Taxing logic

So, we’ve gotten some good economic news lately. Unemployment is down to the level it was at 9/11, and new numbers yesterday are just as positive:

Based on revenue and spending data through June, the budget deficit for the first nine months of the fiscal year was $251 billion, $76 billion lower than the $327 billion gap recorded at the corresponding point a year earlier.

The Congressional Budget Office estimated last week that the deficit for the full fiscal year, which reached $412 billion in 2004, could be “significantly less than $350 billion, perhaps below $325 billion.”

The big surprise has been in tax revenue, which is running nearly 15 percent higher than in 2004. Corporate tax revenue has soared about 40 percent, after languishing for four years, and individual tax revenue is up as well.

Most of the increase in individual tax receipts appears to have come from higher stock market gains and the business income of relatively wealthy taxpayers. The biggest jump was not from taxes withheld from salaries but from quarterly payments on investment gains and business earnings, which were up 20 percent this year.

Those tax cuts for the rich? Yeah, they worked.

But this is the NYT reporting, so read the rest of the article for all the doom and gloom that might be down the road for us. After all, tax cuts just don’t make sense. Maybe by the end of the article you’ll be convinced that it’s best if the government just keeps taking more of your money.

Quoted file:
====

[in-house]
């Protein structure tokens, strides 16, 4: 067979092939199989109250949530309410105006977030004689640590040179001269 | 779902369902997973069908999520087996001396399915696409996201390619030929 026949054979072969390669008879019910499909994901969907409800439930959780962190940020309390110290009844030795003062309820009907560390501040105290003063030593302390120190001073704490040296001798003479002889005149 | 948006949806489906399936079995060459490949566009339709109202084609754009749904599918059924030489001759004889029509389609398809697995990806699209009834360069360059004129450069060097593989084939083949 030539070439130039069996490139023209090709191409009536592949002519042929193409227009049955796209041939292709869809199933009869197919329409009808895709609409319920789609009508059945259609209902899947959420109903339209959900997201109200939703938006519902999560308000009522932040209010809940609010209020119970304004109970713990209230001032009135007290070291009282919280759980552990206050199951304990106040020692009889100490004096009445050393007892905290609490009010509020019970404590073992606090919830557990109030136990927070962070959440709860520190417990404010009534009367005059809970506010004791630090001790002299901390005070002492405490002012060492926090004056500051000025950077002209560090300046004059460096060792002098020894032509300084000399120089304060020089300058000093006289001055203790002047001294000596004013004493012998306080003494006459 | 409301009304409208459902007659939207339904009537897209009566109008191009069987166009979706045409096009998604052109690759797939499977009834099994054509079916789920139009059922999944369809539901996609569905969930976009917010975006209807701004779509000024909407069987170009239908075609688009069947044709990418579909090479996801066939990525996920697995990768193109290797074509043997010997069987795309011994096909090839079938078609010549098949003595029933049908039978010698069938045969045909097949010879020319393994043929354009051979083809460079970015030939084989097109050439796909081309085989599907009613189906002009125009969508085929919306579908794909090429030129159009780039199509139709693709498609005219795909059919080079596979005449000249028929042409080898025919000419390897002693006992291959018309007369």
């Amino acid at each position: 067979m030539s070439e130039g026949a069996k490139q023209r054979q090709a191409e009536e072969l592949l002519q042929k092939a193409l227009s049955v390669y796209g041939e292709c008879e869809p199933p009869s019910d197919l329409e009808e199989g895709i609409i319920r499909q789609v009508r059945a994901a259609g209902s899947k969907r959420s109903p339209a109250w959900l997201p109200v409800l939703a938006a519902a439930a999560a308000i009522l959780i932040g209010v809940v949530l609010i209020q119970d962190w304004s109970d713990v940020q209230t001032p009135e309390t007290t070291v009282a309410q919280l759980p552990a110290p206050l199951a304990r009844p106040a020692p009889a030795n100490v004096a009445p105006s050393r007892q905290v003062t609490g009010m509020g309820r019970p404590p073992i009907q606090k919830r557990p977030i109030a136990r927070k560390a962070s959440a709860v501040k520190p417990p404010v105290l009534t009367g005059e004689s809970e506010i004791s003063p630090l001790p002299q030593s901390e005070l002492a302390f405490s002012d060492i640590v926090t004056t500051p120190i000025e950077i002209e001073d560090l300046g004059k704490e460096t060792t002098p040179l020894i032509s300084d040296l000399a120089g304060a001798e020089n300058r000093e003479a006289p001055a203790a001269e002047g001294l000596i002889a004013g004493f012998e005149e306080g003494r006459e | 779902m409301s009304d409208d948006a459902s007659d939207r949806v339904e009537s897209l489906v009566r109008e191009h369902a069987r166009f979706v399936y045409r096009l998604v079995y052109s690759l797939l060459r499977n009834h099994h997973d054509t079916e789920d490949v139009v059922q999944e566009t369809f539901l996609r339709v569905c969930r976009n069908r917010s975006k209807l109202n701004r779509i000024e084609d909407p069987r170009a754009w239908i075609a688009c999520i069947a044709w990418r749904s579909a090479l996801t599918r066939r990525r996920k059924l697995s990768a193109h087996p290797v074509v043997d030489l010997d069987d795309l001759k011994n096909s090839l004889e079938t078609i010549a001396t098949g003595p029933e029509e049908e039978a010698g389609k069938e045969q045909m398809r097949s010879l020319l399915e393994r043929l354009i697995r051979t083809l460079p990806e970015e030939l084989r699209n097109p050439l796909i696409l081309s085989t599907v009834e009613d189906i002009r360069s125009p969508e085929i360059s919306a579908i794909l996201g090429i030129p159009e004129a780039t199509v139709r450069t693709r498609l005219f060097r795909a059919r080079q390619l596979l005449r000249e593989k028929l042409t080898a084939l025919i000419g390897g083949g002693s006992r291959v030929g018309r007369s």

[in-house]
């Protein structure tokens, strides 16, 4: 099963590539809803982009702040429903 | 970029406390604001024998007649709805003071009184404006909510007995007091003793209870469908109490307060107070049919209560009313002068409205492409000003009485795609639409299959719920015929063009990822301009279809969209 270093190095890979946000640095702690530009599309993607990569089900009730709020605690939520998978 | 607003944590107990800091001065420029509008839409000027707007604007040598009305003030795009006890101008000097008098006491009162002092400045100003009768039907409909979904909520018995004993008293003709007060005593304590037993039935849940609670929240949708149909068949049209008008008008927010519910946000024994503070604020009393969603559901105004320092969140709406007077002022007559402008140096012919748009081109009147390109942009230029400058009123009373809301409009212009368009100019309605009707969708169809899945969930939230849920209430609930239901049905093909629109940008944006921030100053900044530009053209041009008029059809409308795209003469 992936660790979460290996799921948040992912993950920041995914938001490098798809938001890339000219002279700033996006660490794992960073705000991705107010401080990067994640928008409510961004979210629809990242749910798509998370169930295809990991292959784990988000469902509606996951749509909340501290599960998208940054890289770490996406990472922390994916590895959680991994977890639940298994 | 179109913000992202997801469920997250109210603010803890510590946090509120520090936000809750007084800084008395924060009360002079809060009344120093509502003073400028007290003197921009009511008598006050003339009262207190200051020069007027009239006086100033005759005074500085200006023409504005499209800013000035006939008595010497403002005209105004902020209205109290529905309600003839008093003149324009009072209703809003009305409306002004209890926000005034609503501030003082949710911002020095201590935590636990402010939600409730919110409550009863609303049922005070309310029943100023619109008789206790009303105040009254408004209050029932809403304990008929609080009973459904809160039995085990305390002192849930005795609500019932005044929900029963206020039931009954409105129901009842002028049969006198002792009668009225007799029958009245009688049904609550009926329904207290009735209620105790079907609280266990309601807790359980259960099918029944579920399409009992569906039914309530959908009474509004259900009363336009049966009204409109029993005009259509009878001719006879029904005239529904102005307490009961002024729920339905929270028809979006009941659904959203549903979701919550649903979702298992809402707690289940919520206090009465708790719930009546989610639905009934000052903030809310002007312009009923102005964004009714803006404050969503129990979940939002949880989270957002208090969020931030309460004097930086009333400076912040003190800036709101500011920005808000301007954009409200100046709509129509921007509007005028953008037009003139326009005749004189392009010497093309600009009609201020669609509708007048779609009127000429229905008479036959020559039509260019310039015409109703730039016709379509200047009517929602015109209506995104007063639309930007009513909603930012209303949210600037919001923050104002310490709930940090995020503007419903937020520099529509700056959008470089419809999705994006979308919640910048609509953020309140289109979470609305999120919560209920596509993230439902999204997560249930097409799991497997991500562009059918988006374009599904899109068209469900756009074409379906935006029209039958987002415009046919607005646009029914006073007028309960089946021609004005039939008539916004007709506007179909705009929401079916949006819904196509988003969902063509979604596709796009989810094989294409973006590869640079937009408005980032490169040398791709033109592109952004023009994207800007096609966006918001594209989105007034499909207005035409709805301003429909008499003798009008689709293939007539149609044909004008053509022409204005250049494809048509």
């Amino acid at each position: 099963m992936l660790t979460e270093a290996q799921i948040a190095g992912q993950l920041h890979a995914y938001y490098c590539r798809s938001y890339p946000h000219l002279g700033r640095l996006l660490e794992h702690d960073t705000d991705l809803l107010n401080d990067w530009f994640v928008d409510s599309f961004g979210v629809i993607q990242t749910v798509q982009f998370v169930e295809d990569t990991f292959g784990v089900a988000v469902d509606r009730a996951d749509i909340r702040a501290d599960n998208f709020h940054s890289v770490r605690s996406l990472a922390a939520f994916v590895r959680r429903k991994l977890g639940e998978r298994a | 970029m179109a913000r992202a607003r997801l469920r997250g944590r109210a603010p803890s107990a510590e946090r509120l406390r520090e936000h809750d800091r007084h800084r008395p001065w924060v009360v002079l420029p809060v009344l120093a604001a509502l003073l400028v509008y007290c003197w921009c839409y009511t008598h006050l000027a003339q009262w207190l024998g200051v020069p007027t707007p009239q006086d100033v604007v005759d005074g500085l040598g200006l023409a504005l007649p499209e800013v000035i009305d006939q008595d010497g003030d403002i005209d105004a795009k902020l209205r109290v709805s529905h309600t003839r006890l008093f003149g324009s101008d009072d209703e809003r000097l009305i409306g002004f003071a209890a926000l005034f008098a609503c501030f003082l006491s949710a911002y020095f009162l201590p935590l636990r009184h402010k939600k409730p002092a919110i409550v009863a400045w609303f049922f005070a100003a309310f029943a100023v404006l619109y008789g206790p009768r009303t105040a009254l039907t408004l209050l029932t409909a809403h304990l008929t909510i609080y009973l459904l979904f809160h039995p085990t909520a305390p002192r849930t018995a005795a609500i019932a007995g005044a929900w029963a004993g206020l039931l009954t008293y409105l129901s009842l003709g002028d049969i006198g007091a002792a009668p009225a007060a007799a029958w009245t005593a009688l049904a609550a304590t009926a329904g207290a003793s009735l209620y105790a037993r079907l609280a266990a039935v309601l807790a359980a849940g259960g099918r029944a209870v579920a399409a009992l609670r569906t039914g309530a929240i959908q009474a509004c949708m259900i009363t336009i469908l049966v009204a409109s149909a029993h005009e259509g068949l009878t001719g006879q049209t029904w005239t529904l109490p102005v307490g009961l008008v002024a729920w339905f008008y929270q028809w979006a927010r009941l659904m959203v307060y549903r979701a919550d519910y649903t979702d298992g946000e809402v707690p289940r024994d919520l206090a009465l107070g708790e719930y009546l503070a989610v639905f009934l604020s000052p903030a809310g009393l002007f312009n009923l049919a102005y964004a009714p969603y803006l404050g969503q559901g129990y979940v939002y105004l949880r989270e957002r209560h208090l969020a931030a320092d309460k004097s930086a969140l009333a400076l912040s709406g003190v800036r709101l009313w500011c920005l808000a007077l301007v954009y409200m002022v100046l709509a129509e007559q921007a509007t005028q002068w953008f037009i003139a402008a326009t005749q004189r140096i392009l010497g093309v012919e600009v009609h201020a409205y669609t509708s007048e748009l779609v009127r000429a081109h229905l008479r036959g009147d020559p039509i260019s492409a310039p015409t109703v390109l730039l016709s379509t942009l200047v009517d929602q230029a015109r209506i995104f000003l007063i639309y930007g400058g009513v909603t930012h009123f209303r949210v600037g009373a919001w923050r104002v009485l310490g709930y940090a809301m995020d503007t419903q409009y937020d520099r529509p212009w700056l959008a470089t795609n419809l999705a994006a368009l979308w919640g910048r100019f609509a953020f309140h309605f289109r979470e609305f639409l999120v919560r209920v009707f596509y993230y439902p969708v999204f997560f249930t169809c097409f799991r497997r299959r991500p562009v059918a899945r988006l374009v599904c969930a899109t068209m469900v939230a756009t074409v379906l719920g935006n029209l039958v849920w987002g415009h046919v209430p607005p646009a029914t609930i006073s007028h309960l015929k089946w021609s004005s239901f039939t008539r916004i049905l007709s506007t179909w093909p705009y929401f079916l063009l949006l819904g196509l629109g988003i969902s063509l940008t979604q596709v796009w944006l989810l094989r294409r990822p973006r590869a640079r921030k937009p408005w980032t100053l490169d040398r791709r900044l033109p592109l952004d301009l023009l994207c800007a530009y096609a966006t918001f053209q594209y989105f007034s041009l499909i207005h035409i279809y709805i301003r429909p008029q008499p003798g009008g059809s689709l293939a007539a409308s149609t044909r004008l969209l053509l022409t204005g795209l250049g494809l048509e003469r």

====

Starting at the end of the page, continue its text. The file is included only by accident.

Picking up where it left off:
One thought on “Taxing logic”

  1. Being an accountant, I can say that compared to last tax season, many of our clients had higher dividends than in the prior year which would explain the higher tax revenue from quarterly payments. If anyone owned Microsoft stock in November, you might remember receiving $3 per share owned.

    Some of our clients have owned their MSFT stock from almost the begining and many had over 10,000 shares. So, $30,000 in extra income @ the nice new capital gains rate for dividends (15%) is an extra $4,500 in tax paid this year. MSFT paid out a total of $30B that’s an extra $4.5B to Uncle Sam for you non-math types. Also, I’m pretty sure dividends were higher from oil companies as well. The reduced tax on dividends has caused a lot of corporations to pay out more dividends and therefore causing more tax revenue. I’ll have to read the rest of the article later.

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